Above: Proposal For A Mural by Nottingham university course award winning student Jack Chuang from Taiwan (and Shanghai!) 1.Best Final Year Individual Project on the BEng Product Design and Manufacture course 2019. 2. Head of Department Award, for being in the the top 10% of students in Mechanical, Material and Manufacturing Engineering this year.
To me the way graduate Jack Chuang has worked in design seems to be by dreaming the very best possibilities of design into reality and working, very, very, hard: here’s some of his work over the three years of his degree:
When I looked at Jack’s work on his website (Jack Taiwan) I could see the creative, cross disciplinary thinking that’s so hopeful and exciting. I could see that while he’s making, he’s also thinking about the scale and reflecting on the human, what it is to be human. The mural that I’ve used in the featured image I think, is his brand.
The idea of ‘dreaming things into being’ is in some way at the heart of all culture: from aboriginal, to formosan, to british , irish, chinese, pakistan, india -dreaming is at the heart of human integrity, the way we imagine, evolve, grow, understand and change. Jack’s work is exciting and inspiring because in his work and movement across disciplines you can see the collaborative working, you can see the dream across culture and time, a kind of futurism that takes us back into the vitality of the person, the body, the scale that we need to bring to things to solve the big problems of better and fit for purpose supply chains, better relationships across class, gender, ethnicities and age, new ways of looking at old problems.
It’s all about the environment we bring with us, the environment we cultivate and our receptiveness to the possibilities in ourselves and other people.
Kate Dundas, who trained at Glasgow School of Art in Product Design, won the RSA Student Design Award in 2002: Less Crime Through Community Ownership for her work in beginning to introduce a wider socially inclusive constituency into solving crime. With her prize money she travelled to Arcosanti where she realised that putting architecture and ecology together was possible and Melliodora, a project grown out of ideas of small is beautiful where life is valued on the basis of a natural equillibrium. These travels influenced Kate’s practice when she got back to England: working on community masterplanning projects like the Bradford Mirror Pool.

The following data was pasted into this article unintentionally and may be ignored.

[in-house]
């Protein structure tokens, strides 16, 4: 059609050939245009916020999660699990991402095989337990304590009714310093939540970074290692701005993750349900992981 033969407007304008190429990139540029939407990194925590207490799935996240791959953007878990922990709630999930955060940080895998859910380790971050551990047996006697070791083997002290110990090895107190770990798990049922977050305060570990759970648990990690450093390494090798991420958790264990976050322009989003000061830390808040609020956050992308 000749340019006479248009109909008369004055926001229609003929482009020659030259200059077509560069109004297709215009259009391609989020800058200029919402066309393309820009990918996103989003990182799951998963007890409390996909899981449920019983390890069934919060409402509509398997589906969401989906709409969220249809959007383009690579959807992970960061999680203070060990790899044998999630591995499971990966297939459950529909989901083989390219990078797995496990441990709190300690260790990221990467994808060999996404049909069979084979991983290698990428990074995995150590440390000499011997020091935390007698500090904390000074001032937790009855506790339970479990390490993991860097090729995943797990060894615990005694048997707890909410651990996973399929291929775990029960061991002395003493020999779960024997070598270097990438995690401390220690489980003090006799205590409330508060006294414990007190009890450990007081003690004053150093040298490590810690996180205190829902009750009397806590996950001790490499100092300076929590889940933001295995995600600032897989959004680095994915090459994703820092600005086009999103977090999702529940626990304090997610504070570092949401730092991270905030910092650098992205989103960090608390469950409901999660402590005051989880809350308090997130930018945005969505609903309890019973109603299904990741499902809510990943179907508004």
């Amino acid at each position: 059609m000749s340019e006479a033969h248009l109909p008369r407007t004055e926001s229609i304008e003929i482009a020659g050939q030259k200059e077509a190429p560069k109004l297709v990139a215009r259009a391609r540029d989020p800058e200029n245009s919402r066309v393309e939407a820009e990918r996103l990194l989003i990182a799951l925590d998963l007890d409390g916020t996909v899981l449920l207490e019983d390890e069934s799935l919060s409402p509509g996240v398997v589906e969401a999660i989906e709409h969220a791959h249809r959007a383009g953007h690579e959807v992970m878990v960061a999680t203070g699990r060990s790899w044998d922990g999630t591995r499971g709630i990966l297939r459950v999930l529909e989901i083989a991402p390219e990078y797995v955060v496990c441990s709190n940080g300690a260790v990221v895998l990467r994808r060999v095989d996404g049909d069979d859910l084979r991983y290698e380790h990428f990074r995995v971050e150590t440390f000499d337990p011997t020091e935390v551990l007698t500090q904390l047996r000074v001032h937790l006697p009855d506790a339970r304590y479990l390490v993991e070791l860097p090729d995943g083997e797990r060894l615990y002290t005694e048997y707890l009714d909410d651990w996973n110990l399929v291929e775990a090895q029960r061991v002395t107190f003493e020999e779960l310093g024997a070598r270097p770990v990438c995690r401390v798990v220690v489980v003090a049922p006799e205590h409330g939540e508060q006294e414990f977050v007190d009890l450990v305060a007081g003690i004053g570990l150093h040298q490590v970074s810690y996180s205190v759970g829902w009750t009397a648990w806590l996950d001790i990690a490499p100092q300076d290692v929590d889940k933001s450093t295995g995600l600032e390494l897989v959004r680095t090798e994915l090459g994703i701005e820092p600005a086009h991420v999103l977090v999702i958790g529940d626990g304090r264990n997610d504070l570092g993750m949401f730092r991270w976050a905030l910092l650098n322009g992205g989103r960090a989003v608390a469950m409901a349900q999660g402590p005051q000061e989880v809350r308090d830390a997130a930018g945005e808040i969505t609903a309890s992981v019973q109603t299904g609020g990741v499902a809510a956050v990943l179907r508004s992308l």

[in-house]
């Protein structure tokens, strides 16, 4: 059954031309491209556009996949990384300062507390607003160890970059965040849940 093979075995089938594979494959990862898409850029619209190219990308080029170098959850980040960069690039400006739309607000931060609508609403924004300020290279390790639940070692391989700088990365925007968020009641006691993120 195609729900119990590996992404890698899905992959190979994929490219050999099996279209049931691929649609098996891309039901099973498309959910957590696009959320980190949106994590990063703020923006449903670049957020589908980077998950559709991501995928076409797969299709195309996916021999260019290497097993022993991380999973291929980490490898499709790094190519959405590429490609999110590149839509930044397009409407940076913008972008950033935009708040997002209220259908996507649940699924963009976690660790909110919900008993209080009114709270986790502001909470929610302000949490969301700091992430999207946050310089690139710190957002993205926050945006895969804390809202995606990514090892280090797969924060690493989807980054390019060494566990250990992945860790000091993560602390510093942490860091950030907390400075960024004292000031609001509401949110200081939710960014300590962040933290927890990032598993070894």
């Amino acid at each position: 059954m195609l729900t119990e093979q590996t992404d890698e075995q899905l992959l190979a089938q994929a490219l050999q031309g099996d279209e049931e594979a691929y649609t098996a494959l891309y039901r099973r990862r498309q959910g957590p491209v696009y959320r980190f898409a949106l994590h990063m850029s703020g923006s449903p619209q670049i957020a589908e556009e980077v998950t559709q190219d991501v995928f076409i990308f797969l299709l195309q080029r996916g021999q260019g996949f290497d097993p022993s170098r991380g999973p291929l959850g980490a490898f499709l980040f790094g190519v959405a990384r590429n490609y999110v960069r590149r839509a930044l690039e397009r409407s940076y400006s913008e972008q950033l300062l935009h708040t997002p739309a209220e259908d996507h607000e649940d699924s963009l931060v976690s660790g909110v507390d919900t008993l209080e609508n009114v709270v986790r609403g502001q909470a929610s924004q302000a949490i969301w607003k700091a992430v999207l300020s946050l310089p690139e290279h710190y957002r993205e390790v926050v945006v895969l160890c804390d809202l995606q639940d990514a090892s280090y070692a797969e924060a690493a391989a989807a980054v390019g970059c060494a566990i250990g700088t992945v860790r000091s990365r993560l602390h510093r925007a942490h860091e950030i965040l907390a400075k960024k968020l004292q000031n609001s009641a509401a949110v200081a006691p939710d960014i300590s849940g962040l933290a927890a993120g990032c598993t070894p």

Kate went on to study Masters degrees in Landscape Architecture and Urban Design and now works to integrate those ideas into her strategic role as Team Leader of City Plans for the City of Melbourne in Australia.
When we think about brilliance in education, consider how many european, home and international students like Jack are sharing their inspiration in a way that is creating a cultural shift, helping us rethink ideas of public space and shared use of the cities. This work affects our ability to admit we may have got things wrong in the past to begin a process of retrofitting the city: libraries, green space, trees, planters, sculpture, seating: a way of thinking about the smart city as a place where we can all breathe together.
Jack’s projects and thinking as a newly qualified designer are outstanding in the same way. In his work you can feel the energy, the desire to think, reflect, try, try again to find out how the human scale can be reinterpreted with new technologies.
How can you build joy into your life?
How do we make city, country (and between the two) accessible for everyone in a community, places where you can cycle, walk, skateboard, skate, run, create beautiful streets, pavements, shop signs so we can participate as pedestrians at every age and stage of life?
Kate Dundas has three tests of her projects, that they bring a sense of community, equity and joy. When we think of the problems to be solved by design we also need to understand how to design for the movement networks of everyone at every age and stage of life in a community: frailties and aspirations as well as the strengths of people. In a way we need to learn how how to design a space for everyone: infrastructure and climate can create illness as well as health.
The combined value of surfing, skateboarding and cycling to the UK economy is about 11 billion a year. Jack’s design (his Trip Buddy Surf Trim Camper) is really onto something that comes out of collaborative thinking: the forces that create plenty and profit are the same that create misunderstanding, need and want. What if you could take the ideals of the surf, the skateboard, the cyclist into the way we understand our daily, weekly, monthly life journeys?
Good luck Jack in everything you’re doing and will do!
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